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For two years, WFAE has reported on the Charlotte area's affordable housing crisis through our Finding Home series. According to the U.S. Census Bureau, since 1990, home values have increased 36%, while median household income has gone up only 4%. The appearance of prosperity with new development masks the fact that people are being priced out of their neighborhoods.

Finding Home: Habitat Repair Programs Help Preserve Affordable Houses

Gwen Sherrill and her great-grandson, Cali Williams, 3, pose on the porch of her home on Potts Street in Davidson. She recently got $18,000 worth of repairs with help from the town and Our Towns Habitat for Humanity.
David Boraks
Gwen Sherrill and her great-grandson, Cali Williams, 3, pose on the porch of her home on Potts Street in Davidson. She recently got $18,000 worth of repairs with help from the town and Our Towns Habitat for Humanity.

Affordable housing efforts across the Charlotte region often focus on building new homes. But the city of Charlotte and surrounding towns increasingly are working to preserve existing housing so it's not lost to gentrification.

Habitat for Humanity chapters are partners, through Critical Home Repair programs, that are shifting the organization's focus away from home building and toward repairs.

Finding Home

Last fall the Davidson Town Board approved spending $200,000 to help repair owner-occupied single-family houses on the town's West Side. Gwen Sherrill, 63, was one of the first to get the help.

"He redid my bathroom. And this (is) the most important thing: I had this bathroom and I never used it, never in my life, because when they built it, the commode sunk. So I never used it. I used it, I just used it for a closet," she said, while leading a tour of her house.  

Sherrill has lived for nearly three decades in a small three-bedroom house on Potts Street near downtown Davidson, across the railroad tracks that historically were an economic and social dividing line in town.  After her son passed away years ago, she took in his two kids, and now cares for his grandchildren. Over the years, between working at Walmart and caring for the kids, she couldn't keep up with repairs.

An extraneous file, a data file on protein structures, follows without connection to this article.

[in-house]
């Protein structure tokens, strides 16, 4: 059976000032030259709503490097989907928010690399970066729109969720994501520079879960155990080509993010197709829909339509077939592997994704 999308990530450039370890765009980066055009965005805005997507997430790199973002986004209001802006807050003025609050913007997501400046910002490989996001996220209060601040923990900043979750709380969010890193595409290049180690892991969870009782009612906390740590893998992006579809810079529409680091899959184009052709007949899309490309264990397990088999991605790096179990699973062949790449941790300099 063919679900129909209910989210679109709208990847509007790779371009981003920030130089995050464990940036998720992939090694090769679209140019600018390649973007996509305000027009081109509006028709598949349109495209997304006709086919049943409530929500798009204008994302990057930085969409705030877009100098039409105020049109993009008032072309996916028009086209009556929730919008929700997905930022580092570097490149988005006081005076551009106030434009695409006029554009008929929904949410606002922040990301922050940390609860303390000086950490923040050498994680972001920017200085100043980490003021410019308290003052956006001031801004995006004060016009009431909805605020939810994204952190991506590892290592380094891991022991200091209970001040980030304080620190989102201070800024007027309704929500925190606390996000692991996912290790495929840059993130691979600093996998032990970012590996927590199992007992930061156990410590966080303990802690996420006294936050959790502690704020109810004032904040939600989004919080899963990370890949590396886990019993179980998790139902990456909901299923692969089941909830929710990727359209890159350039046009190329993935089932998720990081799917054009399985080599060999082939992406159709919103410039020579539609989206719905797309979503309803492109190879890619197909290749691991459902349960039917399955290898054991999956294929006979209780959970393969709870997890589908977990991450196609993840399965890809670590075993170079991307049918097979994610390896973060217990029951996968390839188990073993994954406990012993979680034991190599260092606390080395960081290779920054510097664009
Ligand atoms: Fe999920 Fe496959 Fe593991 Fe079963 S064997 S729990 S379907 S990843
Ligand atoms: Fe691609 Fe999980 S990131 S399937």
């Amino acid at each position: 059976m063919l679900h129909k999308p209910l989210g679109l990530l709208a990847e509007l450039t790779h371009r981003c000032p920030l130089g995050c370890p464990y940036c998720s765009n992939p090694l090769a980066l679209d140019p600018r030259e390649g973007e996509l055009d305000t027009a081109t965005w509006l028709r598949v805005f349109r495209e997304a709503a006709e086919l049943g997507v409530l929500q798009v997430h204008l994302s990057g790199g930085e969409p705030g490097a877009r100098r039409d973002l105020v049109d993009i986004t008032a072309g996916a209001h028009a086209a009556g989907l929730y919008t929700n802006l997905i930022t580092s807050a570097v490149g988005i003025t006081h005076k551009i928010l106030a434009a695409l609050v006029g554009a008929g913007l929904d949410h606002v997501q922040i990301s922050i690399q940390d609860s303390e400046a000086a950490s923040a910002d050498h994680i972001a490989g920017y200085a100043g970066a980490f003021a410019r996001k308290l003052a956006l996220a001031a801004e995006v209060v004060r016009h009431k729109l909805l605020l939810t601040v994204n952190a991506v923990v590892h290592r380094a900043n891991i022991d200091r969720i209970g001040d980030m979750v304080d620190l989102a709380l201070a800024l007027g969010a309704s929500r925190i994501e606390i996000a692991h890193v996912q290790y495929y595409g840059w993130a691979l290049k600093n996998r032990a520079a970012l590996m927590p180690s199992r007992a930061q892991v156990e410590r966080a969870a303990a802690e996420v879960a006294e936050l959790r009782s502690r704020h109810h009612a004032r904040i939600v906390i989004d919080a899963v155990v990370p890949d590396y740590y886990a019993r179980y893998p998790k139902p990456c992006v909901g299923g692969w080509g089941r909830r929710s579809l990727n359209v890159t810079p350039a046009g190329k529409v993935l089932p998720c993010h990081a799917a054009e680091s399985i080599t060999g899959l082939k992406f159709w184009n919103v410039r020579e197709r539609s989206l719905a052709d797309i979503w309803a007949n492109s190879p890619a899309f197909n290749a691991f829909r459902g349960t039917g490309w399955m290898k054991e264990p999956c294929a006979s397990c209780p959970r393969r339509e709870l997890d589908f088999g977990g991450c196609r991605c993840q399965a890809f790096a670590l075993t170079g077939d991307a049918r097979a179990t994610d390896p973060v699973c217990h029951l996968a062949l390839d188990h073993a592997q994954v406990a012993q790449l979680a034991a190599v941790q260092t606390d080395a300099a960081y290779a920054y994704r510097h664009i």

[Related: An Experiment In Denver Aimed At Adding Affordable Housing Quickly]

"So I just did just minor repairs … in order to live here, you know? And then it got to the point where the floors, my bathroom floor it was kind of warped a little bit. So, I say, maybe like three years ago, my kitchen caught on fire, and I wasn't able to replace it right then," Sherrill said.  

Gwen Sherrill has lived in her house since it was built in 1991, but couldn't keep up with major repairs as she raised grandchildren and great grandchildren. A new town program with Our Towns Habitat has helped with repairs.
Credit David Boraks / WFAE
Gwen Sherrill has lived in her house since it was built in 1991, but couldn't keep up with major repairs as she raised grandchildren and great grandchildren. A new town program with Our Towns Habitat has helped with repairs.

Then one day, the town's zoning enforcement officer, Scott Misenheimer, told her about the new town grant program.

From Housing Funds

Davidson is funding repairs through its Affordable Housing Trust Fund. The town requires developers to make at least 12.5% of the units in new developments affordable, or to pay into the trust fund. The fund has about $2.4 million right now, and this year is the first the town has used the money on home repairs.

To complete repairs, the town contracted with Our Towns Habitat for Humanity and its Critical Home Repair program. The $200,000 is expected to pay for repairs at six to eight homes this year, said Davidson's affordable housing coordinator, Cindy Reid. Most have already been identified.

"We either receive calls from homeowners, or Habitat does, and then Habitat meets with the homeowner and also brings a contractor to their home and identifies critical repairs," Reid said.

Davidson limits the program to owners who live in their homes and make less than 60 percent of the area median income - or about $47,000 a year.  

High-Cost Repairs Only

The money pays mainly for higher-cost renovations related to health and safety, said Bruce Brown, who runs the Critical Home Repair program for Our Towns Habitat.